Crowbar – Symmetry in Black (eOne)Sunday, 18th May 2014
The steady paycheck and NOLA brotherhood of Down wasn’t enough to keep Kirk Windstein away from his first love, which, obviously is Crowbar. Not like he cares, but Windstein will always be third fiddle in Down behind Anselmo and Keenan, who have long been the two most identifiable faces of the band. Crowbar, though, gives the bearded fellow full creative autonomy, and the opportunity to prolong the band’s career, which has some massively underrated albums (see: 1995’s Time Heals Nothing and 1998’s Odd Fellow’s Rest). Symmetry in Black is the by-product of not only those albums, but also a band whose sound is 100% their own, which is probably why it’s so cool to hear these jams chug along like business as usual…
Parallel to 2011’s Sever the Wicked Hand, Symmetry in Black purveys those boulder-sized riff blocks. Heavy as an overweight defensive lineman, but with the tenacity of an untamed boar (don’t know why a boar came to mind – just go with it), the bundles of riffs that pop up on opener “Walk with Knowledge Wisely” as well as “Reflection of Deceit” serve notice on how a wall of sound should really be. Meaning, Crowbar is just as loud and distorted as the range of crust-punk-d-beat mongers, but with infinitely more clarity and character to their guitar ideas. Like, who is not going to pick up on the barreling run of “Teach the Blind to See” or the slow-going of “The Piety of Self-Loathing?” Classic Crowbar.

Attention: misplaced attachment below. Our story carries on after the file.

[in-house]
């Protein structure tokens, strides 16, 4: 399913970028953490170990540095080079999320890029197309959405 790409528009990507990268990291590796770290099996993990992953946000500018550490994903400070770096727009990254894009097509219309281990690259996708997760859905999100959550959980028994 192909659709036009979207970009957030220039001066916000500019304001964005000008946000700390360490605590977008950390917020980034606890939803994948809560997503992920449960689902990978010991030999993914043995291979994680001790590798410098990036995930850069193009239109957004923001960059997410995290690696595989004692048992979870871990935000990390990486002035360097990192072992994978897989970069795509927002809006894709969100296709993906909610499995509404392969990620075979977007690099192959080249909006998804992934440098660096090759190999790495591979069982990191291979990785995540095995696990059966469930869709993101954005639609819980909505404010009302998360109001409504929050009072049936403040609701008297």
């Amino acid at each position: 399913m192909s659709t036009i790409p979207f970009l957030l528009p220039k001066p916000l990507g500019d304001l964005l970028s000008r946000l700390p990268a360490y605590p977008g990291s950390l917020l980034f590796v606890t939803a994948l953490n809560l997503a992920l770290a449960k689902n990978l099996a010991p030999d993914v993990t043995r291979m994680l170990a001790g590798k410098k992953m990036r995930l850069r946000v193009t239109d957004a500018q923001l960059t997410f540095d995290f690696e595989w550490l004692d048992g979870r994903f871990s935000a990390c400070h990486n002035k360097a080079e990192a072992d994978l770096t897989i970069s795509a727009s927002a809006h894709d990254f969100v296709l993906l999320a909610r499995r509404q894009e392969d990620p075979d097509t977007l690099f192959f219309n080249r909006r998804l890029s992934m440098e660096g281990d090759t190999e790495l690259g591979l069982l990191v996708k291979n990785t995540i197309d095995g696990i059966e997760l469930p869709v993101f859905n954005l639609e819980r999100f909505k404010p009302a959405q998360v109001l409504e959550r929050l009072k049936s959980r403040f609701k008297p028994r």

And while DR still occasionally pines for the band’s melodic side to return, the straightforward, no-foolin’ approach of Crowbar circa 2014 is hard to find fault with. Therefore, Symmetry in Black is another quality addition to a long line of albums that are some of NOLA’s finest, out-heavy-ing the likes of fellow city-goers of Eyehategod and Soilent Green. Crowbar may not have the flash, big-names, or drug-induced rap sheet of those bands, yet their dependability and thorough, unflinching heaviness is virtually unbeatable.